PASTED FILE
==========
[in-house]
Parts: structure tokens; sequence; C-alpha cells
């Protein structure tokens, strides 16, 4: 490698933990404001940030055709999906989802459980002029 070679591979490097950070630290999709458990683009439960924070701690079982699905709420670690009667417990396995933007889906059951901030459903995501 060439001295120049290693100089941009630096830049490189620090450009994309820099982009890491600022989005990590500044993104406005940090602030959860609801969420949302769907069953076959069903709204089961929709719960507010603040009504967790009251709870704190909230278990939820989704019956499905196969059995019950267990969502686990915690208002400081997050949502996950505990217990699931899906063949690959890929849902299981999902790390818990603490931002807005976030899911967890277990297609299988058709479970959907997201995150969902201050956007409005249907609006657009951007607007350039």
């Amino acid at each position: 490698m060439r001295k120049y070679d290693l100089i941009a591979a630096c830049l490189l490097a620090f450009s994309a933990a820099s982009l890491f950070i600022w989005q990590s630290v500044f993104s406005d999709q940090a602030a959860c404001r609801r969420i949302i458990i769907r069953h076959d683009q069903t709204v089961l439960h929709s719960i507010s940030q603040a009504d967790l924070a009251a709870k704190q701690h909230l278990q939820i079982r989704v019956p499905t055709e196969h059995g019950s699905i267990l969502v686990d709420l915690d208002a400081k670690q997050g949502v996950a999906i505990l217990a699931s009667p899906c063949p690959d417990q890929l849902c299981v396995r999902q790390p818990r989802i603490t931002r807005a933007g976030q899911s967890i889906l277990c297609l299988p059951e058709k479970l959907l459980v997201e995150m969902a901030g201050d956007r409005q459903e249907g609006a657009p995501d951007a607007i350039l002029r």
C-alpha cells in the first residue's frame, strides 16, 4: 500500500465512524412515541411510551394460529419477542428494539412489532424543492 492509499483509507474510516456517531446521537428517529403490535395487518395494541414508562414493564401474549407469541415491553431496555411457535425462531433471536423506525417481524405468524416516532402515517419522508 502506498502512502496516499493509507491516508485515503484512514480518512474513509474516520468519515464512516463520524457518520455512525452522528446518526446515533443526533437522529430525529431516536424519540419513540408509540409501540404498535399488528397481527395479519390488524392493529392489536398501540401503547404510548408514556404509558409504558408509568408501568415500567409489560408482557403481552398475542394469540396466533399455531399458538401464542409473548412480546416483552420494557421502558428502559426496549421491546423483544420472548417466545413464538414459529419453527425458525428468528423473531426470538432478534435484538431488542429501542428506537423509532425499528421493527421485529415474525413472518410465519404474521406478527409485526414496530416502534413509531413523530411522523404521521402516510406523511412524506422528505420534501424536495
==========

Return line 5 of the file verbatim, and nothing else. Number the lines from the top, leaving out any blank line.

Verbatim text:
C-alpha cells in the first residue's frame, strides 16, 4: 500500500465512524412515541411510551394460529419477542428494539412489532424543492 492509499483509507474510516456517531446521537428517529403490535395487518395494541414508562414493564401474549407469541415491553431496555411457535425462531433471536423506525417481524405468524416516532402515517419522508 502506498502512502496516499493509507491516508485515503484512514480518512474513509474516520468519515464512516463520524457518520455512525452522528446518526446515533443526533437522529430525529431516536424519540419513540408509540409501540404498535399488528397481527395479519390488524392493529392489536398501540401503547404510548408514556404509558409504558408509568408501568415500567409489560408482557403481552398475542394469540396466533399455531399458538401464542409473548412480546416483552420494557421502558428502559426496549421491546423483544420472548417466545413464538414459529419453527425458525428468528423473531426470538432478534435484538431488542429501542428506537423509532425499528421493527421485529415474525413472518410465519404474521406478527409485526414496530416502534413509531413523530411522523404521521402516510406523511412524506422528505420534501424536495